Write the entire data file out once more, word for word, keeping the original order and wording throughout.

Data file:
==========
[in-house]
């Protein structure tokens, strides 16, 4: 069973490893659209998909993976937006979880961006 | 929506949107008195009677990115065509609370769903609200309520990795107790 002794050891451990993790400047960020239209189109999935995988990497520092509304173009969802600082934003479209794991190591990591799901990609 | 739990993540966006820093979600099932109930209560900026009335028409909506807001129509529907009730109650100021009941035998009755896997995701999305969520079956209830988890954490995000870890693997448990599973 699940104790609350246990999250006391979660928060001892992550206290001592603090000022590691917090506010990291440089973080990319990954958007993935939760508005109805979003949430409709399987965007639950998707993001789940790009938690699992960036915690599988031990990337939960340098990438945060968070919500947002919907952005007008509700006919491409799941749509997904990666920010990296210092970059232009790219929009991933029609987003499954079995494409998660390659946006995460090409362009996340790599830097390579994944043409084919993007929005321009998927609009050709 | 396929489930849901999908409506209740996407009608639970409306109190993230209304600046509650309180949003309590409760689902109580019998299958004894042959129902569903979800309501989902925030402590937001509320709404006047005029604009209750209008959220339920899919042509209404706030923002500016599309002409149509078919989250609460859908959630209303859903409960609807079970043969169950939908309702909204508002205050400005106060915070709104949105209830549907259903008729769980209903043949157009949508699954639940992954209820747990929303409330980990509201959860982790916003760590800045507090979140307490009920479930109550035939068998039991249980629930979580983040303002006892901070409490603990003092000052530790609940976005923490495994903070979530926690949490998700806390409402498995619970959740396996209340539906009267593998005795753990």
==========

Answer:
[in-house]
């Protein structure tokens, strides 16, 4: 069973490893659209998909993976937006979880961006 | 929506949107008195009677990115065509609370769903609200309520990795107790 002794050891451990993790400047960020239209189109999935995988990497520092509304173009969802600082934003479209794991190591990591799901990609 | 739990993540966006820093979600099932109930209560900026009335028409909506807001129509529907009730109650100021009941035998009755896997995701999305969520079956209830988890954490995000870890693997448990599973 699940104790609350246990999250006391979660928060001892992550206290001592603090000022590691917090506010990291440089973080990319990954958007993935939760508005109805979003949430409709399987965007639950998707993001789940790009938690699992960036915690599988031990990337939960340098990438945060968070919500947002919907952005007008509700006919491409799941749509997904990666920010990296210092970059232009790219929009991933029609987003499954079995494409998660390659946006995460090409362009996340790599830097390579994944043409084919993007929005321009998927609009050709 | 396929489930849901999908409506209740996407009608639970409306109190993230209304600046509650309180949003309590409760689902109580019998299958004894042959129902569903979800309501989902925030402590937001509320709404006047005029604009209750209008959220339920899919042509209404706030923002500016599309002409149509078919989250609460859908959630209303859903409960609807079970043969169950939908309702909204508002205050400005106060915070709104949105209830549907259903008729769980209903043949157009949508699954639940992954209820747990929303409330980990509201959860982790916003760590800045507090979140307490009920479930109550035939068998039991249980629930979580983040303002006892901070409490603990003092000052530790609940976005923490495994903070979530926690949490998700806390409402498995619970959740396996209340539906009267593998005795753990």